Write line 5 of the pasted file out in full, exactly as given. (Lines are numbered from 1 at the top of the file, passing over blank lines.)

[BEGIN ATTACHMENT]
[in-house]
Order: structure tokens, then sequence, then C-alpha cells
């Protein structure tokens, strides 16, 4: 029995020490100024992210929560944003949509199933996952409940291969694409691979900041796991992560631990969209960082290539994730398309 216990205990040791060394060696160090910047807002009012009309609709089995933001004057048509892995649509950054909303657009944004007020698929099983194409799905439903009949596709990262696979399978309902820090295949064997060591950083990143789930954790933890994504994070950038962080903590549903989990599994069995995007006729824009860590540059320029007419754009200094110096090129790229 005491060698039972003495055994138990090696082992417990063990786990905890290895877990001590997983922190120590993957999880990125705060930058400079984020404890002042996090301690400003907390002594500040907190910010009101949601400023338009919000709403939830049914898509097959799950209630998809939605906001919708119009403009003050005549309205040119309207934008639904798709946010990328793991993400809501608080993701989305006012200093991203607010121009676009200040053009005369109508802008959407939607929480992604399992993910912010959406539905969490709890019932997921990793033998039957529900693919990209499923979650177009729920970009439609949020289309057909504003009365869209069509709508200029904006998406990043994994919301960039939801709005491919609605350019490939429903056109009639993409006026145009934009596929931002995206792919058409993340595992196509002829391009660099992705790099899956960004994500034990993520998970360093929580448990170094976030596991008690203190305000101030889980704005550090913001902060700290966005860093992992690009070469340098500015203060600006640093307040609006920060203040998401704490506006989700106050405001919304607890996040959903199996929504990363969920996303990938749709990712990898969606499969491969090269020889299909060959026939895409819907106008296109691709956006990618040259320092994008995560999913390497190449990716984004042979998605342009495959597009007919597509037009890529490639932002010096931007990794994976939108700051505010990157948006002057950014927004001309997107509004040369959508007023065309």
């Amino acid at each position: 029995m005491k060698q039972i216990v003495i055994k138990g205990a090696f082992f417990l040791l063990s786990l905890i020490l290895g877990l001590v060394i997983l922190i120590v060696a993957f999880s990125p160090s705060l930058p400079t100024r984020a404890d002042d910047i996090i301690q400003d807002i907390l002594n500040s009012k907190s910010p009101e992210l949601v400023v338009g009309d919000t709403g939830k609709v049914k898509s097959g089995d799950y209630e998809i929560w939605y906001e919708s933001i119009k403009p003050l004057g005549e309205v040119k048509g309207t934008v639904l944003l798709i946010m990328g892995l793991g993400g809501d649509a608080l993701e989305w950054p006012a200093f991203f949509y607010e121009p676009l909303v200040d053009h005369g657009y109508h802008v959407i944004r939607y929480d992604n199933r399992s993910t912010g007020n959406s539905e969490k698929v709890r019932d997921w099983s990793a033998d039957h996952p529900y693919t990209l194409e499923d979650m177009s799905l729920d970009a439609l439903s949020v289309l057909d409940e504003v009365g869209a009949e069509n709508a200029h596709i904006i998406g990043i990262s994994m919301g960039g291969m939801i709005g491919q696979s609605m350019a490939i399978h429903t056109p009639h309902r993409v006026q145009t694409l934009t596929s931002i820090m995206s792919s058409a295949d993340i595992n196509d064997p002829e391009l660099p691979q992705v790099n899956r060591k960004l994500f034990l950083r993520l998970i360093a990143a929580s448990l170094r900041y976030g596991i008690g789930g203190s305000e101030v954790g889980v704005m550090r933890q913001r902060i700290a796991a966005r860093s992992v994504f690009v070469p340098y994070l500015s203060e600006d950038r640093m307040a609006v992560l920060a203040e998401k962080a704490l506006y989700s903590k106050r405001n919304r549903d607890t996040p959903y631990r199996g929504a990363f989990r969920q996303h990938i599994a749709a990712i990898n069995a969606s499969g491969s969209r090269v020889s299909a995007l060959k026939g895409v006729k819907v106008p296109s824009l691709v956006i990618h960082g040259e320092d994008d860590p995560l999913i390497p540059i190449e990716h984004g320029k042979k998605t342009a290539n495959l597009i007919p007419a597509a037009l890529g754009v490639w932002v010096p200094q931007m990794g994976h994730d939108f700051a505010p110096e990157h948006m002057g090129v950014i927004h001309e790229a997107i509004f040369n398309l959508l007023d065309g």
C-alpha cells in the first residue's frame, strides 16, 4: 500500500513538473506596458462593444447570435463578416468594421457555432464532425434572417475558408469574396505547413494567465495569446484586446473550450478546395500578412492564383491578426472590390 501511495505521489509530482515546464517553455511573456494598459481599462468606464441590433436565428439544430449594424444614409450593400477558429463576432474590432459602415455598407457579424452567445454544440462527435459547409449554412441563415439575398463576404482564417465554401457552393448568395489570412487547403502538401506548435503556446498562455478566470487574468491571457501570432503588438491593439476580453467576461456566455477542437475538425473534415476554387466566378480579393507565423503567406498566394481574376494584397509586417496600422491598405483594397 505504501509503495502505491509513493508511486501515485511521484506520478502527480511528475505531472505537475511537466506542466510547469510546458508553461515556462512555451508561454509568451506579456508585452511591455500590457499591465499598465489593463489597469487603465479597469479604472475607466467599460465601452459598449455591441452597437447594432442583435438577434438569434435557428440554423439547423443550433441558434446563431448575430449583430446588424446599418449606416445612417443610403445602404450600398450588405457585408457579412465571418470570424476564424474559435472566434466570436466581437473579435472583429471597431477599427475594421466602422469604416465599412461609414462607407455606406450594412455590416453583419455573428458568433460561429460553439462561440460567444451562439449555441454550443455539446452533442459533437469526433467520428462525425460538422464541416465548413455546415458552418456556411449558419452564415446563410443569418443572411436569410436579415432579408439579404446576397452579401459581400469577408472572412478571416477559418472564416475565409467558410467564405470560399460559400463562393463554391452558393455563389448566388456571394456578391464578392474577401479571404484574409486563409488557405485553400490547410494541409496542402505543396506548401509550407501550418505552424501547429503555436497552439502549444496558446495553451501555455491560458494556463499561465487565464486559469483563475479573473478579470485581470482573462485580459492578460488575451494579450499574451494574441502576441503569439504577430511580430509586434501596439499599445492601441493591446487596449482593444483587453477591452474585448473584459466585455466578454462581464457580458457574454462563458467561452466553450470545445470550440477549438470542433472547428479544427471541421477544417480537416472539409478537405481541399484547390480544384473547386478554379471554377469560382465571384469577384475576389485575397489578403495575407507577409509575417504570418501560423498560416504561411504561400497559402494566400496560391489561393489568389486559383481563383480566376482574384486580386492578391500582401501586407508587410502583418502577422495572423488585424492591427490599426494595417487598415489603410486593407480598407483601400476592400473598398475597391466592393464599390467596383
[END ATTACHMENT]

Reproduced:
C-alpha cells in the first residue's frame, strides 16, 4: 500500500513538473506596458462593444447570435463578416468594421457555432464532425434572417475558408469574396505547413494567465495569446484586446473550450478546395500578412492564383491578426472590390 501511495505521489509530482515546464517553455511573456494598459481599462468606464441590433436565428439544430449594424444614409450593400477558429463576432474590432459602415455598407457579424452567445454544440462527435459547409449554412441563415439575398463576404482564417465554401457552393448568395489570412487547403502538401506548435503556446498562455478566470487574468491571457501570432503588438491593439476580453467576461456566455477542437475538425473534415476554387466566378480579393507565423503567406498566394481574376494584397509586417496600422491598405483594397 505504501509503495502505491509513493508511486501515485511521484506520478502527480511528475505531472505537475511537466506542466510547469510546458508553461515556462512555451508561454509568451506579456508585452511591455500590457499591465499598465489593463489597469487603465479597469479604472475607466467599460465601452459598449455591441452597437447594432442583435438577434438569434435557428440554423439547423443550433441558434446563431448575430449583430446588424446599418449606416445612417443610403445602404450600398450588405457585408457579412465571418470570424476564424474559435472566434466570436466581437473579435472583429471597431477599427475594421466602422469604416465599412461609414462607407455606406450594412455590416453583419455573428458568433460561429460553439462561440460567444451562439449555441454550443455539446452533442459533437469526433467520428462525425460538422464541416465548413455546415458552418456556411449558419452564415446563410443569418443572411436569410436579415432579408439579404446576397452579401459581400469577408472572412478571416477559418472564416475565409467558410467564405470560399460559400463562393463554391452558393455563389448566388456571394456578391464578392474577401479571404484574409486563409488557405485553400490547410494541409496542402505543396506548401509550407501550418505552424501547429503555436497552439502549444496558446495553451501555455491560458494556463499561465487565464486559469483563475479573473478579470485581470482573462485580459492578460488575451494579450499574451494574441502576441503569439504577430511580430509586434501596439499599445492601441493591446487596449482593444483587453477591452474585448473584459466585455466578454462581464457580458457574454462563458467561452466553450470545445470550440477549438470542433472547428479544427471541421477544417480537416472539409478537405481541399484547390480544384473547386478554379471554377469560382465571384469577384475576389485575397489578403495575407507577409509575417504570418501560423498560416504561411504561400497559402494566400496560391489561393489568389486559383481563383480566376482574384486580386492578391500582401501586407508587410502583418502577422495572423488585424492591427490599426494595417487598415489603410486593407480598407483601400476592400473598398475597391466592393464599390467596383